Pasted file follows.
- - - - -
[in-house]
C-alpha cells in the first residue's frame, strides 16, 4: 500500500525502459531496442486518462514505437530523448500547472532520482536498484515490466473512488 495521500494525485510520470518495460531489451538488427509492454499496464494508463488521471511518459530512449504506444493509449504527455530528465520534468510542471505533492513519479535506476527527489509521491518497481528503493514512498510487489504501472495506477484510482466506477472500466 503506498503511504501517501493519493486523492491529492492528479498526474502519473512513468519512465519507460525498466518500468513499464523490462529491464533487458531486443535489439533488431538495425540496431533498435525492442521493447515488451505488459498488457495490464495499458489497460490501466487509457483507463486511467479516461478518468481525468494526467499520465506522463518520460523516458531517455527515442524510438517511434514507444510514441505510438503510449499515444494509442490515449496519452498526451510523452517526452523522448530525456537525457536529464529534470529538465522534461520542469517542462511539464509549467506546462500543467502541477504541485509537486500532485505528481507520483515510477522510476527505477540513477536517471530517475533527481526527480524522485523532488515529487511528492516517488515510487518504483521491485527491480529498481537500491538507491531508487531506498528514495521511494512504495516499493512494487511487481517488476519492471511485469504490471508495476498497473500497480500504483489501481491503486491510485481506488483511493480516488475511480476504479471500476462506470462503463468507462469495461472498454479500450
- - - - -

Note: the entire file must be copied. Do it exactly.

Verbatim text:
[in-house]
C-alpha cells in the first residue's frame, strides 16, 4: 500500500525502459531496442486518462514505437530523448500547472532520482536498484515490466473512488 495521500494525485510520470518495460531489451538488427509492454499496464494508463488521471511518459530512449504506444493509449504527455530528465520534468510542471505533492513519479535506476527527489509521491518497481528503493514512498510487489504501472495506477484510482466506477472500466 503506498503511504501517501493519493486523492491529492492528479498526474502519473512513468519512465519507460525498466518500468513499464523490462529491464533487458531486443535489439533488431538495425540496431533498435525492442521493447515488451505488459498488457495490464495499458489497460490501466487509457483507463486511467479516461478518468481525468494526467499520465506522463518520460523516458531517455527515442524510438517511434514507444510514441505510438503510449499515444494509442490515449496519452498526451510523452517526452523522448530525456537525457536529464529534470529538465522534461520542469517542462511539464509549467506546462500543467502541477504541485509537486500532485505528481507520483515510477522510476527505477540513477536517471530517475533527481526527480524522485523532488515529487511528492516517488515510487518504483521491485527491480529498481537500491538507491531508487531506498528514495521511494512504495516499493512494487511487481517488476519492471511485469504490471508495476498497473500497480500504483489501481491503486491510485481506488483511493480516488475511480476504479471500476462506470462503463468507462469495461472498454479500450